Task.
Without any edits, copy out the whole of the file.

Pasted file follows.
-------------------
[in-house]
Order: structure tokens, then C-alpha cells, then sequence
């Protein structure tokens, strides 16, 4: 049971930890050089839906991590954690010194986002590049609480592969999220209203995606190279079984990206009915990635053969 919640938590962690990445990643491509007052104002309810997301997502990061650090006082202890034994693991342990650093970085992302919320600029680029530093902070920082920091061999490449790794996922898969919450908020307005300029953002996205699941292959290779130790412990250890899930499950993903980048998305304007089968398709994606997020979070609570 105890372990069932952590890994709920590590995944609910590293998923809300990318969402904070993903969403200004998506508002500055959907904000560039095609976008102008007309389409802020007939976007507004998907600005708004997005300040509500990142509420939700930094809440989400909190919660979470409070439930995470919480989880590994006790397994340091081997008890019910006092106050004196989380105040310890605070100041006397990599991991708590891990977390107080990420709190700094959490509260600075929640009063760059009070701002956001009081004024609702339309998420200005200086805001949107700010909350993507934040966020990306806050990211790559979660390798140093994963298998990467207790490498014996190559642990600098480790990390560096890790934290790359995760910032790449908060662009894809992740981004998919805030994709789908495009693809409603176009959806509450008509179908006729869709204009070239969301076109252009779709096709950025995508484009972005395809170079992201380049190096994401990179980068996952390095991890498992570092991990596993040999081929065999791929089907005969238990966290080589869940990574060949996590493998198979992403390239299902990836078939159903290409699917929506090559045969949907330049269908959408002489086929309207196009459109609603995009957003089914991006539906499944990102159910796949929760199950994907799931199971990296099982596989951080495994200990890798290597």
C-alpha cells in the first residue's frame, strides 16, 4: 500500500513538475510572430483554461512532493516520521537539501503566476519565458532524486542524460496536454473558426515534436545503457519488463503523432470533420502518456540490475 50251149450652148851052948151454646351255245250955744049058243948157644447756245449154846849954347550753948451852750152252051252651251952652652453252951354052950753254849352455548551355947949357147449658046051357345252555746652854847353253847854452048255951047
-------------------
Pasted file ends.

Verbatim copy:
[in-house]
Order: structure tokens, then C-alpha cells, then sequence
């Protein structure tokens, strides 16, 4: 049971930890050089839906991590954690010194986002590049609480592969999220209203995606190279079984990206009915990635053969 919640938590962690990445990643491509007052104002309810997301997502990061650090006082202890034994693991342990650093970085992302919320600029680029530093902070920082920091061999490449790794996922898969919450908020307005300029953002996205699941292959290779130790412990250890899930499950993903980048998305304007089968398709994606997020979070609570 105890372990069932952590890994709920590590995944609910590293998923809300990318969402904070993903969403200004998506508002500055959907904000560039095609976008102008007309389409802020007939976007507004998907600005708004997005300040509500990142509420939700930094809440989400909190919660979470409070439930995470919480989880590994006790397994340091081997008890019910006092106050004196989380105040310890605070100041006397990599991991708590891990977390107080990420709190700094959490509260600075929640009063760059009070701002956001009081004024609702339309998420200005200086805001949107700010909350993507934040966020990306806050990211790559979660390798140093994963298998990467207790490498014996190559642990600098480790990390560096890790934290790359995760910032790449908060662009894809992740981004998919805030994709789908495009693809409603176009959806509450008509179908006729869709204009070239969301076109252009779709096709950025995508484009972005395809170079992201380049190096994401990179980068996952390095991890498992570092991990596993040999081929065999791929089907005969238990966290080589869940990574060949996590493998198979992403390239299902990836078939159903290409699917929506090559045969949907330049269908959408002489086929309207196009459109609603995009957003089914991006539906499944990102159910796949929760199950994907799931199971990296099982596989951080495994200990890798290597």
C-alpha cells in the first residue's frame, strides 16, 4: 500500500513538475510572430483554461512532493516520521537539501503566476519565458532524486542524460496536454473558426515534436545503457519488463503523432470533420502518456540490475 50251149450652148851052948151454646351255245250955744049058243948157644447756245449154846849954347550753948451852750152252051252651251952652652453252951354052950753254849352455548551355947949357147449658046051357345252555746652854847353253847854452048255951047